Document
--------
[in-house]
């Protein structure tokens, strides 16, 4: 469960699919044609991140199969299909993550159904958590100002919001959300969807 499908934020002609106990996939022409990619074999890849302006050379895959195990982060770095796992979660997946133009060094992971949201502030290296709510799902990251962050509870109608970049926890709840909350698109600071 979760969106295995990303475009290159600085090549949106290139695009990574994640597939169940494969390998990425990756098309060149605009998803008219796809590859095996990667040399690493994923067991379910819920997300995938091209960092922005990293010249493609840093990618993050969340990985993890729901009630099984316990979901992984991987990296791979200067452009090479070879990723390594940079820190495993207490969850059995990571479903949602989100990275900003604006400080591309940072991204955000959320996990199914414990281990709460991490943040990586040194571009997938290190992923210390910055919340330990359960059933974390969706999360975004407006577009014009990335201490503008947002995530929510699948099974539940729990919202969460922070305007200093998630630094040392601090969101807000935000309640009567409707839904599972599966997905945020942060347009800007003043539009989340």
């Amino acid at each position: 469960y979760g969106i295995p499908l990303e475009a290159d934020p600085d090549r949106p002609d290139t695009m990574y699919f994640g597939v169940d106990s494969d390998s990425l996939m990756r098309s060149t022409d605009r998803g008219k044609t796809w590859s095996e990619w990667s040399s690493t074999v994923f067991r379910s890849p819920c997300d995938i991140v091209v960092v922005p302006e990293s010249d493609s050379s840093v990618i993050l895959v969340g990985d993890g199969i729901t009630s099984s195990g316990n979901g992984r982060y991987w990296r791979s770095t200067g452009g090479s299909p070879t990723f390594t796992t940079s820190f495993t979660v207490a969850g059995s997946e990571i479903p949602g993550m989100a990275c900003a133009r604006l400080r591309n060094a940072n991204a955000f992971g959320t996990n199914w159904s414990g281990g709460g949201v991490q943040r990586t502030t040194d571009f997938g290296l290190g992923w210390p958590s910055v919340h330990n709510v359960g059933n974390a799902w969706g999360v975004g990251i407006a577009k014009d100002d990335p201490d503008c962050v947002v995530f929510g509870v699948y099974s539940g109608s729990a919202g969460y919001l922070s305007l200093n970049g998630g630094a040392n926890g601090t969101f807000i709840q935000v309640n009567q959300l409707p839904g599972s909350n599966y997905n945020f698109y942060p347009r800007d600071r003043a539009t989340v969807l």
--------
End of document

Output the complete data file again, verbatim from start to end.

[in-house]
């Protein structure tokens, strides 16, 4: 469960699919044609991140199969299909993550159904958590100002919001959300969807 499908934020002609106990996939022409990619074999890849302006050379895959195990982060770095796992979660997946133009060094992971949201502030290296709510799902990251962050509870109608970049926890709840909350698109600071 979760969106295995990303475009290159600085090549949106290139695009990574994640597939169940494969390998990425990756098309060149605009998803008219796809590859095996990667040399690493994923067991379910819920997300995938091209960092922005990293010249493609840093990618993050969340990985993890729901009630099984316990979901992984991987990296791979200067452009090479070879990723390594940079820190495993207490969850059995990571479903949602989100990275900003604006400080591309940072991204955000959320996990199914414990281990709460991490943040990586040194571009997938290190992923210390910055919340330990359960059933974390969706999360975004407006577009014009990335201490503008947002995530929510699948099974539940729990919202969460922070305007200093998630630094040392601090969101807000935000309640009567409707839904599972599966997905945020942060347009800007003043539009989340």
């Amino acid at each position: 469960y979760g969106i295995p499908l990303e475009a290159d934020p600085d090549r949106p002609d290139t695009m990574y699919f994640g597939v169940d106990s494969d390998s990425l996939m990756r098309s060149t022409d605009r998803g008219k044609t796809w590859s095996e990619w990667s040399s690493t074999v994923f067991r379910s890849p819920c997300d995938i991140v091209v960092v922005p302006e990293s010249d493609s050379s840093v990618i993050l895959v969340g990985d993890g199969i729901t009630s099984s195990g316990n979901g992984r982060y991987w990296r791979s770095t200067g452009g090479s299909p070879t990723f390594t796992t940079s820190f495993t979660v207490a969850g059995s997946e990571i479903p949602g993550m989100a990275c900003a133009r604006l400080r591309n060094a940072n991204a955000f992971g959320t996990n199914w159904s414990g281990g709460g949201v991490q943040r990586t502030t040194d571009f997938g290296l290190g992923w210390p958590s910055v919340h330990n709510v359960g059933n974390a799902w969706g999360v975004g990251i407006a577009k014009d100002d990335p201490d503008c962050v947002v995530f929510g509870v699948y099974s539940g109608s729990a919202g969460y919001l922070s305007l200093n970049g998630g630094a040392n926890g601090t969101f807000i709840q935000v309640n009567q959300l409707p839904g599972s909350n599966y997905n945020f698109y942060p347009r800007d600071r003043a539009t989340v969807l």